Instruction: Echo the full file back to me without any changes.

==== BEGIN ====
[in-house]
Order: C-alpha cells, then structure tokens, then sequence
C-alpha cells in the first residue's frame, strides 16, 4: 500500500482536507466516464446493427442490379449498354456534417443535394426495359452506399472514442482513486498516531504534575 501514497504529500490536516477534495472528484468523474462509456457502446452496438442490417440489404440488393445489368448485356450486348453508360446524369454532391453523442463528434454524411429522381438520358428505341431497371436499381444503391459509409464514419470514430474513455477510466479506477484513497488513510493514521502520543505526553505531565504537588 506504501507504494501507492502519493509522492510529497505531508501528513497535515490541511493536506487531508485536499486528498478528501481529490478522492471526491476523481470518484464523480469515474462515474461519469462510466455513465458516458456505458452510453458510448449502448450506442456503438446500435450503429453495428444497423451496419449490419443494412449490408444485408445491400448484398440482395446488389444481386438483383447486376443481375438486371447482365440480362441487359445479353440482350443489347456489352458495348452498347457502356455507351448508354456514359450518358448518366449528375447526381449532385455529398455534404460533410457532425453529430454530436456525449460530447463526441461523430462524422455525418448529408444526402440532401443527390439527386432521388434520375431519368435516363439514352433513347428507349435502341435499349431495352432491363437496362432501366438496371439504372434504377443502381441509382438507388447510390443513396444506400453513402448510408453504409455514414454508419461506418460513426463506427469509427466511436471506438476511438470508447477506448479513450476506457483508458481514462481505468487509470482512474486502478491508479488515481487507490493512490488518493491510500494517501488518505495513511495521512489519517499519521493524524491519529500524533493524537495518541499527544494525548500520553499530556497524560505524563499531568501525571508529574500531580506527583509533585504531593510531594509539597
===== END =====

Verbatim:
[in-house]
Order: C-alpha cells, then structure tokens, then sequence
C-alpha cells in the first residue's frame, strides 16, 4: 500500500482536507466516464446493427442490379449498354456534417443535394426495359452506399472514442482513486498516531504534575 501514497504529500490536516477534495472528484468523474462509456457502446452496438442490417440489404440488393445489368448485356450486348453508360446524369454532391453523442463528434454524411429522381438520358428505341431497371436499381444503391459509409464514419470514430474513455477510466479506477484513497488513510493514521502520543505526553505531565504537588 506504501507504494501507492502519493509522492510529497505531508501528513497535515490541511493536506487531508485536499486528498478528501481529490478522492471526491476523481470518484464523480469515474462515474461519469462510466455513465458516458456505458452510453458510448449502448450506442456503438446500435450503429453495428444497423451496419449490419443494412449490408444485408445491400448484398440482395446488389444481386438483383447486376443481375438486371447482365440480362441487359445479353440482350443489347456489352458495348452498347457502356455507351448508354456514359450518358448518366449528375447526381449532385455529398455534404460533410457532425453529430454530436456525449460530447463526441461523430462524422455525418448529408444526402440532401443527390439527386432521388434520375431519368435516363439514352433513347428507349435502341435499349431495352432491363437496362432501366438496371439504372434504377443502381441509382438507388447510390443513396444506400453513402448510408453504409455514414454508419461506418460513426463506427469509427466511436471506438476511438470508447477506448479513450476506457483508458481514462481505468487509470482512474486502478491508479488515481487507490493512490488518493491510500494517501488518505495513511495521512489519517499519521493524524491519529500524533493524537495518541499527544494525548500520553499530556497524560505524563499531568501525571508529574500531580506527583509533585504531593510531594509539597